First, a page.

Saturday, December 15, 2012
The loan forgiveness portion of the income based repayment ("IBR") program means that participating law grads may get hit with a big tax bill at the end of their repayment schedule since debt forgiveness is deemed "income" by the IRS. And what could turn out to a very large tax bill will have to paid immediately since, as the NYT coyly points out, the IRS doesn't have an income based repayment program for taxes owed. From today's New York Times:
Those breathing a sigh of relief that their student loan payments are now in line with their income may want to re-examine the rules that set the payment in the first place. There could be a tax time bomb looming, slowly ticking away. And defusing it is not a big part of the policy discussion in Washington at the moment.
This potential tax bill is a byproduct of federal efforts, including the newly expanded income-based repayment program, that allow you to limit the monthly payments on most federal loans to what you can afford to pay. There’s a formula that uses your income to determine your payment. Then, the federal government forgives any remaining balance, usually after 10 to 25 years.
The catch comes with the forgiveness, since you generally have to pay income taxes on any forgiven debt (unless you were in a program for teachers or worked in a public service job, in which case the taxes go away). For many people, especially those who finished graduate or professional school with six figures of debt, the tax bill could be well into the five figures. And when it comes, you are supposed to pay in full, immediately.
Figuring out just how many people will be in this situation — and just how high the tax bill could be — is a tough task, and not many experts have tried it.
. . . .
Trying to pinpoint the scope of the looming tax issue starts to get more complicated pretty quickly. Not all eligible students will sign up for income-based repayment, since some will not hear about it, will ignore it when they do, will assume or be told (incorrectly) that they can’t qualify or will worry that there is some kind of catch. For those who sign up, it’s awfully hard to predict how many will eventually have some debt forgiven a couple of decades from now.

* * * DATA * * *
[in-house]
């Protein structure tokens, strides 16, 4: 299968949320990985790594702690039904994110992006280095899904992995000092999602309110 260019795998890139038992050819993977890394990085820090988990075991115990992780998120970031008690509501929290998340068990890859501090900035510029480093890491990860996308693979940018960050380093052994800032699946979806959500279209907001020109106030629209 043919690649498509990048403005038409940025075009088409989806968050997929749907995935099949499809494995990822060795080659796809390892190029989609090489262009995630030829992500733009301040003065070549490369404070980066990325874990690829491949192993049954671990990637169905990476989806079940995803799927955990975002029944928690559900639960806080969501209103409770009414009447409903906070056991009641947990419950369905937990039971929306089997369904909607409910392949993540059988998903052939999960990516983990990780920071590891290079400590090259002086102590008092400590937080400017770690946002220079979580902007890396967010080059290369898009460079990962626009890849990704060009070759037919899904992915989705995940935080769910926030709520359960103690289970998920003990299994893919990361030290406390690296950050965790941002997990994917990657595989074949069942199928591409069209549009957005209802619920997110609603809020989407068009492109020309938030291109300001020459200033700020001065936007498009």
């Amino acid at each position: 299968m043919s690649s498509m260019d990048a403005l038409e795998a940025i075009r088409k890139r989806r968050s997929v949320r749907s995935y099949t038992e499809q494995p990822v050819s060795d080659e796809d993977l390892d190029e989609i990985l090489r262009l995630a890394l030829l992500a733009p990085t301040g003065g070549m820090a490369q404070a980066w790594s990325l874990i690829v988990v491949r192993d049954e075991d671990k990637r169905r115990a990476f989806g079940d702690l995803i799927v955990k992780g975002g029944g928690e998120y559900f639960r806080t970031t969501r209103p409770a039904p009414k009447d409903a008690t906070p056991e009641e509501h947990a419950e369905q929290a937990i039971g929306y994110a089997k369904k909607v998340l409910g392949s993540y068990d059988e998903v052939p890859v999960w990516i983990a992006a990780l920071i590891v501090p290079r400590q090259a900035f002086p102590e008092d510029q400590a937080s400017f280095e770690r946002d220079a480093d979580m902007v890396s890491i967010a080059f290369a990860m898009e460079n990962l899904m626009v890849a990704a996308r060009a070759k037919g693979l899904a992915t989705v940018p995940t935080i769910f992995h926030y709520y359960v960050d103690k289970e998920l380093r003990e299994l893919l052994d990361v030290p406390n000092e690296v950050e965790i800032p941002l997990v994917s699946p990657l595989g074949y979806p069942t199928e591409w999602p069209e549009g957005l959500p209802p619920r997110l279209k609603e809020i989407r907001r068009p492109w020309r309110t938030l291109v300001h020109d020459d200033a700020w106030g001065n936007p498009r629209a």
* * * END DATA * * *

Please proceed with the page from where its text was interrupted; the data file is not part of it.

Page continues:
But Jason Delisle, who has written extensively about the income-linked repayment programs as director of the federal education budget project at the New America Foundation, points to an Office of Management and Budget effort that took a stab at it. The O.M.B. assumed that 400,000 borrowers from 2012 through 2021, each with a beginning average loan balance of about $39,500, would each eventually receive loan forgiveness of about $41,000. Yes, you read that right. The forgiven debt will be more than the original balance, albeit many years later.
At $41,000 of loan forgiveness, the federal tax bill could easily be over $10,000 depending on your tax bracket. There are also state income taxes to contend with, depending on where you live.
But the numbers can go much higher. Stephanie Day earned her bachelor’s degree in her 40s after a divorce, intending to enter the field of social work. She finished in the depths of the recession and could not find work, so she returned to school to get a master’s in psychology to bolster her credentials.
Even then, the jobs available near her home in Seattle were slim, so she moved to a town on the border of New Mexico and Texas for a position there. One home invasion and 12 months of misery at being apart from her children later, she’s now back in Seattle and paying just $30 each month on her $80,000 or so in debt via the income-based repayment plan.
Ms. Day has run the numbers and can foresee a situation where the government will forgive more than $100,000 of her debt, given that her unpaid balance keeps growing thanks to the low payments.
. . . .
“Let’s say your debt has grown to $180,000 over 20 years, and by that point, you’re making $120,000,” he said. “If $180,000 is being forgiven, then you’re looking at paying taxes on $300,000 in total income in one year. At that point, you’re over the $250,000 income category, my friend.”